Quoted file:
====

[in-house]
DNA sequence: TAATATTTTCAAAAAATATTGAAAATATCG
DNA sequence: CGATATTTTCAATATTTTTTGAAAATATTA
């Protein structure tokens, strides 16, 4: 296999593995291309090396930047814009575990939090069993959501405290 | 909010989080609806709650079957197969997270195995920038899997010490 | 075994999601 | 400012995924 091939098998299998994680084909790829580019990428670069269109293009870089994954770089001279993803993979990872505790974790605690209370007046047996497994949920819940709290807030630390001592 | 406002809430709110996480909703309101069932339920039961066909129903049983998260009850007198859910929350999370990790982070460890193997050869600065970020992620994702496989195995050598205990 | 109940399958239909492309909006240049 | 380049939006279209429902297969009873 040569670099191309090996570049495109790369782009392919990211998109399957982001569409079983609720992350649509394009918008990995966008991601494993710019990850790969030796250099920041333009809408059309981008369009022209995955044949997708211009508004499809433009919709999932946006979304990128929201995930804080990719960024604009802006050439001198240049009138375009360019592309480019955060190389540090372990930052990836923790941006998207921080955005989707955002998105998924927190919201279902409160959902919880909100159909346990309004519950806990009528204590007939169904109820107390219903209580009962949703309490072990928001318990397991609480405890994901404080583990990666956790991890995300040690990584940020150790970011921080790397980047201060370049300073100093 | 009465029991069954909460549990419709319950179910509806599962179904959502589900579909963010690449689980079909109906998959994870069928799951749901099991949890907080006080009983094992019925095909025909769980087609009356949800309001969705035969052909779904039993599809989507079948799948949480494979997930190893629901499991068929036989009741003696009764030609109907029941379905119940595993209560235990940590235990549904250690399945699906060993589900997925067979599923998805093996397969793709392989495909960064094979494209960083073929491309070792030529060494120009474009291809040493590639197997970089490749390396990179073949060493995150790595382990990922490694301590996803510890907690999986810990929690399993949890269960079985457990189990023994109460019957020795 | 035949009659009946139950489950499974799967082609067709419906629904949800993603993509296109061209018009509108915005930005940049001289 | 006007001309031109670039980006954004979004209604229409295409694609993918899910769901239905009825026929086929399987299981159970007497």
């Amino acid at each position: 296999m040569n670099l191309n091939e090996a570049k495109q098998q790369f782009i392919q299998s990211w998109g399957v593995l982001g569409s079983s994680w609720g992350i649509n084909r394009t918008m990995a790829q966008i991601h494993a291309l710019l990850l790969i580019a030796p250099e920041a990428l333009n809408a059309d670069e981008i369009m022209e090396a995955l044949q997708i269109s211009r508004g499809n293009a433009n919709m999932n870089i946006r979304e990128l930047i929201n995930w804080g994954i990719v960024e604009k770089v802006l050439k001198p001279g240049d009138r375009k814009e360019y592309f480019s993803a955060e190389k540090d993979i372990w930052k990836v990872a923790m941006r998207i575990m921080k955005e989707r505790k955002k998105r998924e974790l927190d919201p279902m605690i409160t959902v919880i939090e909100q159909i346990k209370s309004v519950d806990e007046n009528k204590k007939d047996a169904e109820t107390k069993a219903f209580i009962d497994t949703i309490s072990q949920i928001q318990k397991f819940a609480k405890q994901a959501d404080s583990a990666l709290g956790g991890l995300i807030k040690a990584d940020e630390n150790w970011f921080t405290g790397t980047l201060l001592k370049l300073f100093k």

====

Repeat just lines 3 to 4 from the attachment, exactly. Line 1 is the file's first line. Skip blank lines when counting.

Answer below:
DNA sequence: CGATATTTTCAATATTTTTTGAAAATATTA
């Protein structure tokens, strides 16, 4: 296999593995291309090396930047814009575990939090069993959501405290 | 909010989080609806709650079957197969997270195995920038899997010490 | 075994999601 | 400012995924 091939098998299998994680084909790829580019990428670069269109293009870089994954770089001279993803993979990872505790974790605690209370007046047996497994949920819940709290807030630390001592 | 406002809430709110996480909703309101069932339920039961066909129903049983998260009850007198859910929350999370990790982070460890193997050869600065970020992620994702496989195995050598205990 | 109940399958239909492309909006240049 | 380049939006279209429902297969009873 040569670099191309090996570049495109790369782009392919990211998109399957982001569409079983609720992350649509394009918008990995966008991601494993710019990850790969030796250099920041333009809408059309981008369009022209995955044949997708211009508004499809433009919709999932946006979304990128929201995930804080990719960024604009802006050439001198240049009138375009360019592309480019955060190389540090372990930052990836923790941006998207921080955005989707955002998105998924927190919201279902409160959902919880909100159909346990309004519950806990009528204590007939169904109820107390219903209580009962949703309490072990928001318990397991609480405890994901404080583990990666956790991890995300040690990584940020150790970011921080790397980047201060370049300073100093 | 009465029991069954909460549990419709319950179910509806599962179904959502589900579909963010690449689980079909109906998959994870069928799951749901099991949890907080006080009983094992019925095909025909769980087609009356949800309001969705035969052909779904039993599809989507079948799948949480494979997930190893629901499991068929036989009741003696009764030609109907029941379905119940595993209560235990940590235990549904250690399945699906060993589900997925067979599923998805093996397969793709392989495909960064094979494209960083073929491309070792030529060494120009474009291809040493590639197997970089490749390396990179073949060493995150790595382990990922490694301590996803510890907690999986810990929690399993949890269960079985457990189990023994109460019957020795 | 035949009659009946139950489950499974799967082609067709419906629904949800993603993509296109061209018009509108915005930005940049001289 | 006007001309031109670039980006954004979004209604229409295409694609993918899910769901239905009825026929086929399987299981159970007497």